Easily Develop a Meditation Practice

Daily Meditation Will Profoundly Impact You.

It’s likely that you already know the long list of the impressive benefits from meditating. But what you may not know is how to develop a regular meditation practice. You’ve got a busy life and a busy mind. I get it. But meditation is extremely simple and very doable no matter what’s happening in your life. It’s time to start a daily practice now. No more excuses.


Don’t Complicate Meditation.

The principle of meditating is simple. It’s consciously keeping your mind focused on something specific. For instance, in a breathing meditation, whenever your mind wanders away from focusing on your breath, you shift your attention back to your breath. Focus on your breath, mind wanders, bring your thoughts back to your breath. Focus on your breath, mind wanders, bring your thoughts back to . . .  Simple, right. What you’re doing is training your mind to focus better. (Psst, you’re learning how to control your mind, rather than your mind controlling you.)

In a nutshell, here’s the process to easily get you started.


Here’s the Game Plan to Meditate Daily.

You want to get comfortable and be undisturbed when you meditate. Try different positions and locations. Find a quiet spot on a park bench, a cushion or pillow on the floor, a chair in a dimly lit room. Explore what works best for you.

Use a timer so you don’t have to keep an eye on the clock or worry about falling asleep. A popular one that’s free is “Insight Timer” which is available for iPhone and Android. “Meditate for iPhone” costs around $3 and will give you stats on your meditation practice.

Commit to meditate at least five minutes a day. It’s very important that you start so small that you won’t fail. I can’t emphasis this enough. To form a long-lasting habit, you need to be consistent, so start with something that’s very easy and doable. On one day if you feel like meditating for 10 minutes, go for it but you’re committed to only five minutes each day. Once you’ve meditated five minutes daily for seven days straight, then commit to meditating seven minutes a day. If you can stick to that for 21 days straight, then add 1-3 minutes to your practice until you build up to 30 minutes a day.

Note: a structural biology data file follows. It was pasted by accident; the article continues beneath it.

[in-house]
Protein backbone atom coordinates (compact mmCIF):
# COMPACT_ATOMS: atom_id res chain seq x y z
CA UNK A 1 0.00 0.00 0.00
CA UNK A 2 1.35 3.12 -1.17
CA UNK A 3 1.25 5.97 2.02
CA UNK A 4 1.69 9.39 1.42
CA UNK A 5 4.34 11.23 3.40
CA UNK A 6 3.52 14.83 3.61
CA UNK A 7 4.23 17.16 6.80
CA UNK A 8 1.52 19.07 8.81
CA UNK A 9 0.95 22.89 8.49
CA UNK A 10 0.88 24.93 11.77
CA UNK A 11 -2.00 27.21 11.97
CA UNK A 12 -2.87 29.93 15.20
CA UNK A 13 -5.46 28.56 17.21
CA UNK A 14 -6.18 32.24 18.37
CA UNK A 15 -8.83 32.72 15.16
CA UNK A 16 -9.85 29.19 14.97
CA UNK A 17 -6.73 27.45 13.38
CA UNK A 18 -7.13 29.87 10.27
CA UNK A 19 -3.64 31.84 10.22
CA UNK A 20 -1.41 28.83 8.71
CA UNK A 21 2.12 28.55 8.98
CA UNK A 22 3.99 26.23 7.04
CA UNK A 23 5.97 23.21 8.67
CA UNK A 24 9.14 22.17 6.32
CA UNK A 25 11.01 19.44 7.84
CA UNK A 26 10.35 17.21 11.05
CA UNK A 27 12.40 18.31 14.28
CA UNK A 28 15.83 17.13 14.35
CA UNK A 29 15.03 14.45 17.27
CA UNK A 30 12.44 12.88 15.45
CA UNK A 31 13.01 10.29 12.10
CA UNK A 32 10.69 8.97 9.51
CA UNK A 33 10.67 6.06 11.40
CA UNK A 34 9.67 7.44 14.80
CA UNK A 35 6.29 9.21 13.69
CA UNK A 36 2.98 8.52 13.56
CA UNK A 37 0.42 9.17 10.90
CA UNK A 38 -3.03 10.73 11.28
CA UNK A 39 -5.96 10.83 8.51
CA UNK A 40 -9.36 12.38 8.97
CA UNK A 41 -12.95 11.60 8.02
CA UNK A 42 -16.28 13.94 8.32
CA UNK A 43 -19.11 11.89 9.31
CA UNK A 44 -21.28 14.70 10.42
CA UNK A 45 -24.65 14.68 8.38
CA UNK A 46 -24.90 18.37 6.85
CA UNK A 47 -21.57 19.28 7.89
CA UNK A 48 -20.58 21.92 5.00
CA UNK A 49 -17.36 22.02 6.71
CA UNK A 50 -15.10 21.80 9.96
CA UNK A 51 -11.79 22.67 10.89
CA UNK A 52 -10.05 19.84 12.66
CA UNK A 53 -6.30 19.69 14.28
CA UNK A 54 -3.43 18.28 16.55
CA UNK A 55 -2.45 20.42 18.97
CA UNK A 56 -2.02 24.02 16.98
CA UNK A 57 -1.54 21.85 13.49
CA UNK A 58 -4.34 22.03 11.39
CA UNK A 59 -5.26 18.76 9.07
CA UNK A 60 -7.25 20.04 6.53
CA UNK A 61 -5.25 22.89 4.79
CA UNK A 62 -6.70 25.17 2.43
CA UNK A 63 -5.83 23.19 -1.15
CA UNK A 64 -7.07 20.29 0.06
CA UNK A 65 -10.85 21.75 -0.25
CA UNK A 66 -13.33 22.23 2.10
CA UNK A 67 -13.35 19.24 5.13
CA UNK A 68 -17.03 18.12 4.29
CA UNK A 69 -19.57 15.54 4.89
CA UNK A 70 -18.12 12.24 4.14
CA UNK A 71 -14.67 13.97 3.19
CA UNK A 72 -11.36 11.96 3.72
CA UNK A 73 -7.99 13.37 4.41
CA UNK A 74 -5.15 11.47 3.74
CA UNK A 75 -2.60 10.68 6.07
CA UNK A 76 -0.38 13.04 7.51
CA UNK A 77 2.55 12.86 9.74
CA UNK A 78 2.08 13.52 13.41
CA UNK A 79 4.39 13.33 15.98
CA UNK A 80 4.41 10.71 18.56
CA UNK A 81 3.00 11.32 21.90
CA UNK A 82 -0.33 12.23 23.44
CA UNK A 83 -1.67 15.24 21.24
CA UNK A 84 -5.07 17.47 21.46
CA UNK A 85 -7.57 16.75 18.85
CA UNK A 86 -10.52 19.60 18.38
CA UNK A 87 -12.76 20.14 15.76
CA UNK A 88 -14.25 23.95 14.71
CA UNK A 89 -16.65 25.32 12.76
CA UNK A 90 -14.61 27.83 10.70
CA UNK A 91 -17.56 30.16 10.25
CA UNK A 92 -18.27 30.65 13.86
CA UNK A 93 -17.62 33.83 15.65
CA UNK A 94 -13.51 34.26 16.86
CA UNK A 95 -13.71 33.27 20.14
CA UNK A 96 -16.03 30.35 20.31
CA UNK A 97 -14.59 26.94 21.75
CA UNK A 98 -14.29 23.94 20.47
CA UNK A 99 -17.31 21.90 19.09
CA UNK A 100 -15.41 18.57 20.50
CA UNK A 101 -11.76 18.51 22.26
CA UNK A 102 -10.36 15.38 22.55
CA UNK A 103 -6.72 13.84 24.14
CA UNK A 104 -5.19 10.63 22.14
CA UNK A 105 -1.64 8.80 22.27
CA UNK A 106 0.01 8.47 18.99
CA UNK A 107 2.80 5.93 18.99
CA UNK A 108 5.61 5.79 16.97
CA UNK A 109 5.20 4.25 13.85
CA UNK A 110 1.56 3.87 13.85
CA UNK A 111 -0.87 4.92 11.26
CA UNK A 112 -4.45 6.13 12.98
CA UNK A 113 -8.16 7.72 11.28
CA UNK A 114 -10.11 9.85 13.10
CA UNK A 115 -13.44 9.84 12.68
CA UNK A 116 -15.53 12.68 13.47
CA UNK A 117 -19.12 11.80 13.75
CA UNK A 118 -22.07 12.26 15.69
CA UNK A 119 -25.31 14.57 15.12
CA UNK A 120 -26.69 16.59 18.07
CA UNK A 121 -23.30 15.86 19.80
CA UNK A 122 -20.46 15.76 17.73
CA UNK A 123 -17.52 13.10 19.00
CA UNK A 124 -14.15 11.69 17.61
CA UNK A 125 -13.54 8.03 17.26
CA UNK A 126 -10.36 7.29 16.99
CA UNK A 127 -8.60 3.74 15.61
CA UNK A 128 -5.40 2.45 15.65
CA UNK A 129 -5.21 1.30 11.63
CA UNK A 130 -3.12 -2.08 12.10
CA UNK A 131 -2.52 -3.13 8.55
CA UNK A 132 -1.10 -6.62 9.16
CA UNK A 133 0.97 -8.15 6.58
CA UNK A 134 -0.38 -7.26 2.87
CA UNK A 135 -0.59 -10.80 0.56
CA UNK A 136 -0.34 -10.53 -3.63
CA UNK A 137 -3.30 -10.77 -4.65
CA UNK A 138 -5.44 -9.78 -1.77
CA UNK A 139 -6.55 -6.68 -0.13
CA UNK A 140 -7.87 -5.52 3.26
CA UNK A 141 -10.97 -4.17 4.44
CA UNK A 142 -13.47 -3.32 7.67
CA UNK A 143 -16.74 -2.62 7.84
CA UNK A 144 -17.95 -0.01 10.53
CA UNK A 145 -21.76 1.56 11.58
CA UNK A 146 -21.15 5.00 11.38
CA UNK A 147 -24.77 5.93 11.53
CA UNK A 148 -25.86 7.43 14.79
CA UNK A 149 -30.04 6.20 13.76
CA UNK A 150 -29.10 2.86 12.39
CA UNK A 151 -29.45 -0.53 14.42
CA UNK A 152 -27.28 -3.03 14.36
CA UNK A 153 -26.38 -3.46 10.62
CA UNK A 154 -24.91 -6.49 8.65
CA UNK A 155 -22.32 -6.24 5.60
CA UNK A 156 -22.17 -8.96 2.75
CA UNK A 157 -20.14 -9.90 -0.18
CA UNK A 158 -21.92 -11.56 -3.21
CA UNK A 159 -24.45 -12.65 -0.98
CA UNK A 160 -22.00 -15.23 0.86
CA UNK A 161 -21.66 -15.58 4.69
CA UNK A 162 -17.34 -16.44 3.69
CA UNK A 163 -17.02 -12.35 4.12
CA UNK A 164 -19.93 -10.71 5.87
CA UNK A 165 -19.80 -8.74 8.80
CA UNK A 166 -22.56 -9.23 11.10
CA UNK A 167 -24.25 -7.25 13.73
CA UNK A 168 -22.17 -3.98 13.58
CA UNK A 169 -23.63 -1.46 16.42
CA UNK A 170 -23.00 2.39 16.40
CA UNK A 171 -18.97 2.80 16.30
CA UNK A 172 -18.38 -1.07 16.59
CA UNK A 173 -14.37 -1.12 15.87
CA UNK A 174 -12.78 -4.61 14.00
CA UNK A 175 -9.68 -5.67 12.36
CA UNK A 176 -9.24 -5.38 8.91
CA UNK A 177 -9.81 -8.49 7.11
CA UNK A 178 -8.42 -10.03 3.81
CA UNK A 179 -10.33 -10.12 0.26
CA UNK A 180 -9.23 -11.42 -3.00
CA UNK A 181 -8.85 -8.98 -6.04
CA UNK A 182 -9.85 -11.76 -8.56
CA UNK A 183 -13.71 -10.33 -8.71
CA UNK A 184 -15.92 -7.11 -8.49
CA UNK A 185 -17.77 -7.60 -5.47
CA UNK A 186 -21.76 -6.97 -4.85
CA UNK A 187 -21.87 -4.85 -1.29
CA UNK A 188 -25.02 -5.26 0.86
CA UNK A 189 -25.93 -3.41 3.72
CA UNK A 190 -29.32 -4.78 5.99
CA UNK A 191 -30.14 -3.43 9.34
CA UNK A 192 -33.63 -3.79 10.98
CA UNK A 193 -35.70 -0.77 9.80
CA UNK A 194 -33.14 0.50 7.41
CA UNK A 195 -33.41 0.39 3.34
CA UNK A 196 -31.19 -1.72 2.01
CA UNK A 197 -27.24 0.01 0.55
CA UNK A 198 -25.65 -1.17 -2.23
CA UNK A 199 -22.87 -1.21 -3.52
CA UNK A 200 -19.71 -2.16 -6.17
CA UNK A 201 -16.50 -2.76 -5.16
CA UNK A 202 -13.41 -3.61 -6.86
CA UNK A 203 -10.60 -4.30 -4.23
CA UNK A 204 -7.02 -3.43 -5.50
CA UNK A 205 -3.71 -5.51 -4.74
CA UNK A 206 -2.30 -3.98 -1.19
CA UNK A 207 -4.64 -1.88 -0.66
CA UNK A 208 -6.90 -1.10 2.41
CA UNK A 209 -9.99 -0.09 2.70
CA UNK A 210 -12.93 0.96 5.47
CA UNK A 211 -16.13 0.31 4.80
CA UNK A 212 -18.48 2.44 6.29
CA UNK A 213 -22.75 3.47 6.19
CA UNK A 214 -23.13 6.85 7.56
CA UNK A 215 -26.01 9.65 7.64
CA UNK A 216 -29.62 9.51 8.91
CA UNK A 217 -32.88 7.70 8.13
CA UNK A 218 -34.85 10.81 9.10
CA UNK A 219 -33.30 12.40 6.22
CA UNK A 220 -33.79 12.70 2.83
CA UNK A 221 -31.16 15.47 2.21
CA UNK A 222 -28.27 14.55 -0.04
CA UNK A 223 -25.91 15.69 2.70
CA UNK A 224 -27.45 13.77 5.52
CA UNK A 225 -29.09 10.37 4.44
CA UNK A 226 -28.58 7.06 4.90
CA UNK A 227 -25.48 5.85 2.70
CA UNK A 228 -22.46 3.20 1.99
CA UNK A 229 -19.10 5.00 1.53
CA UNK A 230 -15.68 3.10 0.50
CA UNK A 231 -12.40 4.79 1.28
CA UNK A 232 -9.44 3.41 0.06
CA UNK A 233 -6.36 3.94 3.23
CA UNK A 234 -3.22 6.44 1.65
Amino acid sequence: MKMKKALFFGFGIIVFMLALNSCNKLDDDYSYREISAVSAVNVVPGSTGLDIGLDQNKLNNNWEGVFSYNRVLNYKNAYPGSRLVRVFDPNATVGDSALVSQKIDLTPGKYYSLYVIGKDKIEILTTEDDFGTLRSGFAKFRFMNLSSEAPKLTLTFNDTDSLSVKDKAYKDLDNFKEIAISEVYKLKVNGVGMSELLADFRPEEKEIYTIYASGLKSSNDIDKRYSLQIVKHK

There are many different types of meditations, but here’s an easy one. Sitting with your eyes and mouth closed, focus on your breath. Follow your breath as it enters your nose, your throat, then inflates your lungs and belly. Continue to effortlessly follow your breath as it moves out of your deflating lungs, into your throat and out your nose. If it’s helpful, you can inhale for the count of five seconds, hold your breath for five seconds and exhale for five seconds. Observe your breath without overanalyzing or thinking too much about it.

It’s not a matter of if your mind will wander but when. When your mind wanders, gently bring the focus back to your breath. If your thoughts wander into how bored you are, bring your attention back to your breathing. If your to-do list pops into your mind, patiently bring your focus back to your breath. You’re training your mind to focus, concentrate and let go, not wander off into thoughts.

Like learning any new skill, you won’t be very good at it initially but you’ll get better at it the more you practice. Be kind and extra patient with yourself as you gradually get the hang of this.

After your timer sounds, finish your meditation by “grounding,” i.e. imagine your feet growing roots to the center of the earth.


It’s Essential to Quiet Your Mind Every Day.

Meditating for five minutes each day is better than 60 minutes once a weekend. The goal is to develop a daily habit (or six days a week). If you can’t meditate one day for the committed time, then get quiet for just a few minutes. And if you can’t find a few minutes to get quiet during the day, you need meditation more than ever! As a friend once said to me, “If you can’t find 10 minutes to meditate, you need to sit and think about that for an hour.”

About the Author

Robbie Holz

Robbie Holz is an internationally respected healer, medium, frequent media guest and an award-winning author.

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